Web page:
Games Workshop released a Warhammer spinoff game called Blood Bowl.
Blood Bowl was a simple affair. Paper tokens, recycled mechanics from Warhammer and popular sports board games of the time.
Fast forward 34 years and there are full first and third party model lines for many different teams. A league system that roles in RPG elements also exists for long term gaming.
I’ve known about this game for years, but only recently gave it a try. Now it is a frequent game night event. It is one of those games that can have a very deep strategy, but it is very approachable. Like my article on Scythe, I’m gonna have to add this one to the growing pile of games I wish I had tried sooner.
Blood Bowl can be a blast, and I highly recommend it with one caution: Some of the content that has crept into the game over the last 3 decades can be a little dark, so discretion is advised with younger players. This content can be easily left out.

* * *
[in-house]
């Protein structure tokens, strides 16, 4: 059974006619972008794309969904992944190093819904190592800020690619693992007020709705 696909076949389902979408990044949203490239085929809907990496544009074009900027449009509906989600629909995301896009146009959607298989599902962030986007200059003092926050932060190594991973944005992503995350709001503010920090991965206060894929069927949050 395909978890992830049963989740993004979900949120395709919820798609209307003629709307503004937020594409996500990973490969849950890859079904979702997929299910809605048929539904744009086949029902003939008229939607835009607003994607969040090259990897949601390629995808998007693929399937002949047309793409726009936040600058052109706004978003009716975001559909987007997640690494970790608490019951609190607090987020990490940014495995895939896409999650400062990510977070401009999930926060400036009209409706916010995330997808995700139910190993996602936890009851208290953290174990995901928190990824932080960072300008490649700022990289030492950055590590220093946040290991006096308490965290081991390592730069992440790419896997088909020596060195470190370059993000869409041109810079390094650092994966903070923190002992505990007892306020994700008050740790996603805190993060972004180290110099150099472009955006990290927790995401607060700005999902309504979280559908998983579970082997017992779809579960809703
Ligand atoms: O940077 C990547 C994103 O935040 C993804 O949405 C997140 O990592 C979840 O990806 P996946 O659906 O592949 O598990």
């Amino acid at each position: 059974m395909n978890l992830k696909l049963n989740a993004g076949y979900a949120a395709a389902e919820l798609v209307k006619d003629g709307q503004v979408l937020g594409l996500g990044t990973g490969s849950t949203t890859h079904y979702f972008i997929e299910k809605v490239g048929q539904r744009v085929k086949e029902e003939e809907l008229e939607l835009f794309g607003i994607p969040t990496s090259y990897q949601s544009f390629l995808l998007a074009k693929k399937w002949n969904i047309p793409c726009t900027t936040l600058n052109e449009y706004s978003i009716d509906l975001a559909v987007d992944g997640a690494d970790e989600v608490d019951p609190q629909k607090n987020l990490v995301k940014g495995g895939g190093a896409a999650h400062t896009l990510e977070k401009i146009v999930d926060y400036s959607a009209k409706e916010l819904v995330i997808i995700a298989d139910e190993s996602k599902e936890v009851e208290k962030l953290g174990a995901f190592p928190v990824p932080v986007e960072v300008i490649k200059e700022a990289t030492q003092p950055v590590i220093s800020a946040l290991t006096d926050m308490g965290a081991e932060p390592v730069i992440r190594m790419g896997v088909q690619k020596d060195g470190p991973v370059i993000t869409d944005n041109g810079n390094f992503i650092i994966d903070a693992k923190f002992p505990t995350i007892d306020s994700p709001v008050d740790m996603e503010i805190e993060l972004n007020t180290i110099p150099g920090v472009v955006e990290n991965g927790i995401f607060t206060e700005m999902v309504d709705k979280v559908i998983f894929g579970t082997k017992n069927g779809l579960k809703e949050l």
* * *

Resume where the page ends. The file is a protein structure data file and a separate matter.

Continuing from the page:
Now if you’ll excuse me, I need to go toss the old pigskin around with some green skins.
Of all the ways to let your players customize their RPG experience, letting them effect the world is the most daunting. It also happens to be the one customization every player enters an RPG hoping to make, whether they know it or not.
Role playing games can have many different goals, but they’re based around the concept of telling a story. Stories, in turn, tend to be based around characters and their affects on the world. Even in stories that are based around internal conflict the author has to allow the characters personal descisions to have a lasting affect on the setting.
In the same way, if your RPG players spend a campaign arc rescuing a princess, only to have her killed offscreen in the next session, they will get discouraged. The more freedom your players have, and the more you allow thier actions to change the game world, the more invested they will have to be in the game every time they play.
If characters support a kingdom, make a note that that kingdom should prosper more, or at least be better protected, than its neighbors. If players make a base it should endure, even if the ownership changes, and if they make allies those allies should be reliable.
I haven’t done it yet, but I’ve always wanted to run a campaign, then run a second one set in the same world. Even without running the second campaign, I think it’s helpfull to keep the question in the back of your mind: “How can we change our world this game session?”